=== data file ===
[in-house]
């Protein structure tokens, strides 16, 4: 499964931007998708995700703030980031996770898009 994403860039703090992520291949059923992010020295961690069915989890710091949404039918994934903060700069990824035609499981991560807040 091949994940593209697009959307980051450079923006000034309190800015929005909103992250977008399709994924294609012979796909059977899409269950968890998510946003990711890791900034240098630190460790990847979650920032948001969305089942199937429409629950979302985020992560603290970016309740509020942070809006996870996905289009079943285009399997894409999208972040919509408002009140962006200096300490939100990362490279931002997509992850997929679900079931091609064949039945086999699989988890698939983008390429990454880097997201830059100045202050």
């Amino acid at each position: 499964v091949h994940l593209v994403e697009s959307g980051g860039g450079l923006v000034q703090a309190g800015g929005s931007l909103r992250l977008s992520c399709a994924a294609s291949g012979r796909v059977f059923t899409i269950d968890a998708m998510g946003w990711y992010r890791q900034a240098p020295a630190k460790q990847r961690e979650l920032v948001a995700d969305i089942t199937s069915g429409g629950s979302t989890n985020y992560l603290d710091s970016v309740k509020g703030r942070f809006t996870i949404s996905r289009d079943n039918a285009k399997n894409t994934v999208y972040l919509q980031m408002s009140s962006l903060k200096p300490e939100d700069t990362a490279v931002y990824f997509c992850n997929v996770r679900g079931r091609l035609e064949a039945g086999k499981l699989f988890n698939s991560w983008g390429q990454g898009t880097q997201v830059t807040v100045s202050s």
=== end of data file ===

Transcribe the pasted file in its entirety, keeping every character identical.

[in-house]
């Protein structure tokens, strides 16, 4: 499964931007998708995700703030980031996770898009 994403860039703090992520291949059923992010020295961690069915989890710091949404039918994934903060700069990824035609499981991560807040 091949994940593209697009959307980051450079923006000034309190800015929005909103992250977008399709994924294609012979796909059977899409269950968890998510946003990711890791900034240098630190460790990847979650920032948001969305089942199937429409629950979302985020992560603290970016309740509020942070809006996870996905289009079943285009399997894409999208972040919509408002009140962006200096300490939100990362490279931002997509992850997929679900079931091609064949039945086999699989988890698939983008390429990454880097997201830059100045202050």
């Amino acid at each position: 499964v091949h994940l593209v994403e697009s959307g980051g860039g450079l923006v000034q703090a309190g800015g929005s931007l909103r992250l977008s992520c399709a994924a294609s291949g012979r796909v059977f059923t899409i269950d968890a998708m998510g946003w990711y992010r890791q900034a240098p020295a630190k460790q990847r961690e979650l920032v948001a995700d969305i089942t199937s069915g429409g629950s979302t989890n985020y992560l603290d710091s970016v309740k509020g703030r942070f809006t996870i949404s996905r289009d079943n039918a285009k399997n894409t994934v999208y972040l919509q980031m408002s009140s962006l903060k200096p300490e939100d700069t990362a490279v931002y990824f997509c992850n997929v996770r679900g079931r091609l035609e064949a039945g086999k499981l699989f988890n698939s991560w983008g390429q990454g898009t880097q997201v830059t807040v100045s202050s």